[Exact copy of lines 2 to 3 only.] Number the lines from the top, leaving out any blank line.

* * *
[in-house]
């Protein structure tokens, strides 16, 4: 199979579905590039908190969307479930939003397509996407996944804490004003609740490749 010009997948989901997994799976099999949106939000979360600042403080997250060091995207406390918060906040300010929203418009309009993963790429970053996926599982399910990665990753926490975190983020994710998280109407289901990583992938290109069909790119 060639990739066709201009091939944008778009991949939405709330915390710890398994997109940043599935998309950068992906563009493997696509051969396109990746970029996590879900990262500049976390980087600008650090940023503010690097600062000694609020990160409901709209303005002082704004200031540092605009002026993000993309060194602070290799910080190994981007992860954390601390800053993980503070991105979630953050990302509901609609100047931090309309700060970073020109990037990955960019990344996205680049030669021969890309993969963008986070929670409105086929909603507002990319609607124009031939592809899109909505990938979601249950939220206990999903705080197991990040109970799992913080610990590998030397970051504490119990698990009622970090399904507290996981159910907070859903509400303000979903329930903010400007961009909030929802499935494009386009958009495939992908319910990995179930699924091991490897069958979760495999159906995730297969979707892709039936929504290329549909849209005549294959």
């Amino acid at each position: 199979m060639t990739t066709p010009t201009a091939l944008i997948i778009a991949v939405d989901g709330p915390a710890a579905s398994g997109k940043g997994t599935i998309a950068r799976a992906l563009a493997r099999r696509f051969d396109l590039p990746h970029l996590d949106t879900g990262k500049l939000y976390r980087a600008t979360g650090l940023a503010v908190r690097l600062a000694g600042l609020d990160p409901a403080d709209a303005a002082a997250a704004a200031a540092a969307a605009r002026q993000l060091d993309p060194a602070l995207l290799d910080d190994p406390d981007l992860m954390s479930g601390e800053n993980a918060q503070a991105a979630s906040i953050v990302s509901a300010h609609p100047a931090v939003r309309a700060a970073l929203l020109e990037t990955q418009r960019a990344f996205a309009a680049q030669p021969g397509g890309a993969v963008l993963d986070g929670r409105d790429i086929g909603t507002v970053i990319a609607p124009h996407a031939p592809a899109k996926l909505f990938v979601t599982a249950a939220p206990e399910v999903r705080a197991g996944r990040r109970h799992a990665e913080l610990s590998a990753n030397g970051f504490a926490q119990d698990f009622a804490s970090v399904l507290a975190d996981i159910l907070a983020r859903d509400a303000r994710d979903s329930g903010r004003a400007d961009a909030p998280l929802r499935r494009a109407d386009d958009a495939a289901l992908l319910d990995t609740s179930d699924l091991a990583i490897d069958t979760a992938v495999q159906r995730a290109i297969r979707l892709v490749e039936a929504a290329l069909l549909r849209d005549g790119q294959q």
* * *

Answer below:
């Protein structure tokens, strides 16, 4: 199979579905590039908190969307479930939003397509996407996944804490004003609740490749 010009997948989901997994799976099999949106939000979360600042403080997250060091995207406390918060906040300010929203418009309009993963790429970053996926599982399910990665990753926490975190983020994710998280109407289901990583992938290109069909790119 060639990739066709201009091939944008778009991949939405709330915390710890398994997109940043599935998309950068992906563009493997696509051969396109990746970029996590879900990262500049976390980087600008650090940023503010690097600062000694609020990160409901709209303005002082704004200031540092605009002026993000993309060194602070290799910080190994981007992860954390601390800053993980503070991105979630953050990302509901609609100047931090309309700060970073020109990037990955960019990344996205680049030669021969890309993969963008986070929670409105086929909603507002990319609607124009031939592809899109909505990938979601249950939220206990999903705080197991990040109970799992913080610990590998030397970051504490119990698990009622970090399904507290996981159910907070859903509400303000979903329930903010400007961009909030929802499935494009386009958009495939992908319910990995179930699924091991490897069958979760495999159906995730297969979707892709039936929504290329549909849209005549294959």
């Amino acid at each position: 199979m060639t990739t066709p010009t201009a091939l944008i997948i778009a991949v939405d989901g709330p915390a710890a579905s398994g997109k940043g997994t599935i998309a950068r799976a992906l563009a493997r099999r696509f051969d396109l590039p990746h970029l996590d949106t879900g990262k500049l939000y976390r980087a600008t979360g650090l940023a503010v908190r690097l600062a000694g600042l609020d990160p409901a403080d709209a303005a002082a997250a704004a200031a540092a969307a605009r002026q993000l060091d993309p060194a602070l995207l290799d910080d190994p406390d981007l992860m954390s479930g601390e800053n993980a918060q503070a991105a979630s906040i953050v990302s509901a300010h609609p100047a931090v939003r309309a700060a970073l929203l020109e990037t990955q418009r960019a990344f996205a309009a680049q030669p021969g397509g890309a993969v963008l993963d986070g929670r409105d790429i086929g909603t507002v970053i990319a609607p124009h996407a031939p592809a899109k996926l909505f990938v979601t599982a249950a939220p206990e399910v999903r705080a197991g996944r990040r109970h799992a990665e913080l610990s590998a990753n030397g970051f504490a926490q119990d698990f009622a804490s970090v399904l507290a975190d996981i159910l907070a983020r859903d509400a303000r994710d979903s329930g903010r004003a400007d961009a909030p998280l929802r499935r494009a109407d386009d958009a495939a289901l992908l319910d990995t609740s179930d699924l091991a990583i490897d069958t979760a992938v495999q159906r995730a290109i297969r979707l892709v490749e039936a929504a290329l069909l549909r849209d005549g790119q294959q």